• Each person’s ability to pay spousal support, based on their income, assets and debts
  • The standard of living each party enjoyed before and during their marriage, and whether each party is responsible for supporting others
  • General principles of equity

These are simply factors that the court takes into consideration on an individual basis. There are no statutorily mandated formulas to consider when determining spousal support; each situation is unique. An experienced divorce attorney can evaluate your unique circumstances and help you assess whether you are entitled to spousal support or might have to pay.

Post-Judgment Modifications

Life happens, and there are times when changes in life require modifications to prior orders that have addressed child custody and support as well as spousal support. Michigan law allows courts to modify existing terms of child custody and support or spousal support agreements, depending on the circumstances and as long as the parties did not agree in the consent judgment of divorce to make these terms nonmodifiable. If circumstances have changed since your divorce, and you are in need of modifying these agreements, our attorneys are here to help and walk you through the process of having past child custody, child support and spousal support agreements modified. Contact our Ann Arbor office online today for your free consultation.

How Our Ann Arbor Divorce Lawyers Can Help

The end of a marriage is often a life-changing event for all those involved regardless of the circumstances. It is often said that in a divorce the only ones who win are the attorneys. Our goal is to change that perception. From day one, we will work hard on your behalf. We will listen to your goals and help you to establish realistic expectations. We truly care about how you are doing throughout the process and strive to minimize the emotional and financial stress felt as much as possible. Our attorneys will advise you on the best way to achieve your desired results and keep the process as simple as possible.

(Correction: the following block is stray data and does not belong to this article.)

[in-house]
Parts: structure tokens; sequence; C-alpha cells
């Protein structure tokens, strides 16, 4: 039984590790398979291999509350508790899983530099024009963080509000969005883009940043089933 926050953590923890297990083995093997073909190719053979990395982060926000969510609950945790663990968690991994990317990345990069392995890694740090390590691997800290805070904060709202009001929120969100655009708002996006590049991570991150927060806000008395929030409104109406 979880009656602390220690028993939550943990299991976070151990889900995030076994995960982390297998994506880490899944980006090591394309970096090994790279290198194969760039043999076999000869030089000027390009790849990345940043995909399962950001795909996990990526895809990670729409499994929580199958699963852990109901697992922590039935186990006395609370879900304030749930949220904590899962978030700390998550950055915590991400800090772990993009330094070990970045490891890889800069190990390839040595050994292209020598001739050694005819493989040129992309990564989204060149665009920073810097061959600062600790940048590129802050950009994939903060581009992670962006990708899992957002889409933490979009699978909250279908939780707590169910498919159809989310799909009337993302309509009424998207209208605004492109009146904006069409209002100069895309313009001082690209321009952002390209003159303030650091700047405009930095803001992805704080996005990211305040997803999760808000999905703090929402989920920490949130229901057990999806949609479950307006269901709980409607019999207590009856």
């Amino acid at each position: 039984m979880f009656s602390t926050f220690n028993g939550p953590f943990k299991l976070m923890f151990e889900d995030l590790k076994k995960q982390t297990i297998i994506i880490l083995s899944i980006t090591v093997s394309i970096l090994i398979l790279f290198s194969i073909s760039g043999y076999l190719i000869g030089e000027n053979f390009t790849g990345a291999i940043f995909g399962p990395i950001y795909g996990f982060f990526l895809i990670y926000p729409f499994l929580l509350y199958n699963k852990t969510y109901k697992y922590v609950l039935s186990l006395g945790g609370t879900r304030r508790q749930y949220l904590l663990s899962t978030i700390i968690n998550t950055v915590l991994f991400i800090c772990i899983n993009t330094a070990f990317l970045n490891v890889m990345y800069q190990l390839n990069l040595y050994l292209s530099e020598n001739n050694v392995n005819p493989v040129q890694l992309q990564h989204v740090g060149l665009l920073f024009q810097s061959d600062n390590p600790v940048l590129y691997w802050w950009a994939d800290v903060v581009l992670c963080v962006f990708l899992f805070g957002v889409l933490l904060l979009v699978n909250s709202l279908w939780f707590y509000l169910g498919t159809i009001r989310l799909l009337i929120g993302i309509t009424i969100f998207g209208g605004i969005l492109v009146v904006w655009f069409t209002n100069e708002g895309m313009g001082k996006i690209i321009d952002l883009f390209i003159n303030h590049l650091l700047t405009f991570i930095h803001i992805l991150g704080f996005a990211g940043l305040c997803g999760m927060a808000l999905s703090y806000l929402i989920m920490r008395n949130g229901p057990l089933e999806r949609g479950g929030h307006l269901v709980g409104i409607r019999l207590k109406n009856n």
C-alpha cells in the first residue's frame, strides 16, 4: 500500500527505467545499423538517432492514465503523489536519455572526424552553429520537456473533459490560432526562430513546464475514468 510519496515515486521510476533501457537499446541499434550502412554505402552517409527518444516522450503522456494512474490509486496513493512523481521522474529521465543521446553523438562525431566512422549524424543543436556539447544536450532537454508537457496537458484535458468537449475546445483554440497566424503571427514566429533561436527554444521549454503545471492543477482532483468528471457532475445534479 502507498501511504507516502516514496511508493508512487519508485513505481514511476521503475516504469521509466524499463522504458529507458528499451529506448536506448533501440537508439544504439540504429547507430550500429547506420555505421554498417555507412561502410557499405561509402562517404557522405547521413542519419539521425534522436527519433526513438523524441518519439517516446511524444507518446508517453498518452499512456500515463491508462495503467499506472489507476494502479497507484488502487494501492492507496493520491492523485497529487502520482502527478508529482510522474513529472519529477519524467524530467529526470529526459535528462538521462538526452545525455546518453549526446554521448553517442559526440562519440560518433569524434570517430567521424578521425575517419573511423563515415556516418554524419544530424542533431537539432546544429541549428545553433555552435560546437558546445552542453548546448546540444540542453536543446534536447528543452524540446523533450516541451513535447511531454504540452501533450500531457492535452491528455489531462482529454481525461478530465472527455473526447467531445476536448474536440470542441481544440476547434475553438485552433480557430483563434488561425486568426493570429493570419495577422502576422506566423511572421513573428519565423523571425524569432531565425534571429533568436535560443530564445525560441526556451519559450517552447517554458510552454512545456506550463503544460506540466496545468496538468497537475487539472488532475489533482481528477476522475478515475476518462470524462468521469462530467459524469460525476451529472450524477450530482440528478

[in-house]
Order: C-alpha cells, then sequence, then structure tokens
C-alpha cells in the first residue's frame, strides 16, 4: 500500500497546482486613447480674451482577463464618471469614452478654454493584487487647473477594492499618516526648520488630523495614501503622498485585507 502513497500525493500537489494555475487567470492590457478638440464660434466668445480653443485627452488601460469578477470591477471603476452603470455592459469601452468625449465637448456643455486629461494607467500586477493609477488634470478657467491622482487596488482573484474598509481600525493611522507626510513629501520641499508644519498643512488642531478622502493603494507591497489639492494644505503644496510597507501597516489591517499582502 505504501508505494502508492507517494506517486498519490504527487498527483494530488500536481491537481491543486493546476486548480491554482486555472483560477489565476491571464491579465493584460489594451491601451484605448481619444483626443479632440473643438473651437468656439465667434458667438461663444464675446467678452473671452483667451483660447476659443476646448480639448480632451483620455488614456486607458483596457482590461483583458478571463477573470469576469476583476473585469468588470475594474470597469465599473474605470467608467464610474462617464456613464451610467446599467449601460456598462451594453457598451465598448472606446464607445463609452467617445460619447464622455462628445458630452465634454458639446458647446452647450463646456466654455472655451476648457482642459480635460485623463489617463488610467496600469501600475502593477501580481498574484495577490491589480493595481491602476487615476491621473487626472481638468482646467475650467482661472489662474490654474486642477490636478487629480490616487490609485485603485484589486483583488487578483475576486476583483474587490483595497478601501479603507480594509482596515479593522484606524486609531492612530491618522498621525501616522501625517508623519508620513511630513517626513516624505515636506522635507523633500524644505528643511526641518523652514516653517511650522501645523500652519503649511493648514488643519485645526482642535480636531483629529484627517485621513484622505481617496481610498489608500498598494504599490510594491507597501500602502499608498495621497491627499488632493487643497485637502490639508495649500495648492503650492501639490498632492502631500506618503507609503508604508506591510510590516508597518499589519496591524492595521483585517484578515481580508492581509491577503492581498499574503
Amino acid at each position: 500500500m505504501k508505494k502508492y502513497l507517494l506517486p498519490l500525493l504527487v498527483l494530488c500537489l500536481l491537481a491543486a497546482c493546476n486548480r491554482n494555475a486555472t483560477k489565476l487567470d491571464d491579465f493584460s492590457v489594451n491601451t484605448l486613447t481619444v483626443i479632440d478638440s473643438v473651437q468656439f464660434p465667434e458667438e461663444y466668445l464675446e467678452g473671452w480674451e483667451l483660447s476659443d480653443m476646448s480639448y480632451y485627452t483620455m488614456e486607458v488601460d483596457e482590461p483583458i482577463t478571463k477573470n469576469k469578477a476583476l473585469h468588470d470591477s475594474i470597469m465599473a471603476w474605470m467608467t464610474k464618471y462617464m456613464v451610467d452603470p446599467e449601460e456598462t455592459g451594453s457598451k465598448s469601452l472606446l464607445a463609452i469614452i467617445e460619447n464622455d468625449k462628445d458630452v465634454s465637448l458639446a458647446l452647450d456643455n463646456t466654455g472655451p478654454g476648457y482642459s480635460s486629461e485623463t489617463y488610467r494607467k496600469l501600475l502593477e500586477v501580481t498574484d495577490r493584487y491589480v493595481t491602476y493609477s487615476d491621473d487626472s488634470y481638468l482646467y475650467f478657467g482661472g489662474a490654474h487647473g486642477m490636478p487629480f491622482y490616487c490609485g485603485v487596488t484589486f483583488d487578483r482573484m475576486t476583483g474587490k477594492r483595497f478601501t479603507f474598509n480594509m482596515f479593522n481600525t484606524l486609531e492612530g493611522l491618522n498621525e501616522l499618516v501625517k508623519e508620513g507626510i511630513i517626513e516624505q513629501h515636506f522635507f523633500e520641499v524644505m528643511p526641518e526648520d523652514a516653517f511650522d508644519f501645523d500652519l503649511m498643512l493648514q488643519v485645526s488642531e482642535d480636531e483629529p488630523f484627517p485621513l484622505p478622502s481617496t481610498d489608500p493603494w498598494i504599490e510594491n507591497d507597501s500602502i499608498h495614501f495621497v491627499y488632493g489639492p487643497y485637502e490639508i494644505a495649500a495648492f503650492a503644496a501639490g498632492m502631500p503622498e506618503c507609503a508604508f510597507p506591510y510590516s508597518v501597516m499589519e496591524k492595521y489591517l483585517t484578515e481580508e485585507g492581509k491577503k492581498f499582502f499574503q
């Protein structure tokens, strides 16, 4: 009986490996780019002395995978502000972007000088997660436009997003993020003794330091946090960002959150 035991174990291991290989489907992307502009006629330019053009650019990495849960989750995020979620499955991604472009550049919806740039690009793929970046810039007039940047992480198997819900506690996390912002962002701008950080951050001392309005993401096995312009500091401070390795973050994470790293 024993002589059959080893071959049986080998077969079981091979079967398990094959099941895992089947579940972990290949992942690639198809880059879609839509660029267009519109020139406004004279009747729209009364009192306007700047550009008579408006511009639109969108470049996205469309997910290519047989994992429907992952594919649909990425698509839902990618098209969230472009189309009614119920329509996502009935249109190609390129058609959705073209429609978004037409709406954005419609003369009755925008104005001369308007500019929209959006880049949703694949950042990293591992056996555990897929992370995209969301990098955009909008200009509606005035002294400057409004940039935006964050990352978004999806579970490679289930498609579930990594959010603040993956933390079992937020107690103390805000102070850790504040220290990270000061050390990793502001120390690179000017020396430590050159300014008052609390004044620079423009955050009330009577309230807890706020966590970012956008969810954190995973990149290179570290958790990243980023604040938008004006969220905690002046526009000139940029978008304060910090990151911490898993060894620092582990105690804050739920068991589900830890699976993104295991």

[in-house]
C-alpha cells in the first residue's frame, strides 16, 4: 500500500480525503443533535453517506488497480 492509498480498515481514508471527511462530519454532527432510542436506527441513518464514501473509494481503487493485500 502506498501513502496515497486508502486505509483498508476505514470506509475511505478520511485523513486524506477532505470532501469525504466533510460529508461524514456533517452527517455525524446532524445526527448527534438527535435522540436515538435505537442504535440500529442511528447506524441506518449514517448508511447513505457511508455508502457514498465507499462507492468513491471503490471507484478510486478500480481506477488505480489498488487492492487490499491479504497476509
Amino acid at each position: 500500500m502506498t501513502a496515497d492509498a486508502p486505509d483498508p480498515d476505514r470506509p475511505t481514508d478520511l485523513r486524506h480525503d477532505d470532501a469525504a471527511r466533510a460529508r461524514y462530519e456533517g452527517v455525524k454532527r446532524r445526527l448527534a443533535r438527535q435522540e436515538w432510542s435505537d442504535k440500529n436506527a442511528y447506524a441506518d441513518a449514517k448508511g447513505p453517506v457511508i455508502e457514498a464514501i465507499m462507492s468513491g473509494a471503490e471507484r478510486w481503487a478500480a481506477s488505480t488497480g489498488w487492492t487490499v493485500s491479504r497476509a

Schedule A Free Consultation With An Ann Arbor Divorce Lawyer

Unlike law firms who charge large fees just to get in the door, our initial consultations are free. At your initial consultation, you will sit with an attorney who will listen to your individual needs and help you understand how best to move forward. Our goal is that after your initial consultation, you will have a clearer understanding of the legal process and how you would like to proceed with your case.

Our divorce attorneys serve clients in Jackson County, Washtenaw County, Lenawee County, Monroe County and Livingston County. We offer free, initial consultations in person, over the phone or virtually via teleconference. Call us at  734-263-2320 or email us today to schedule your free appointment.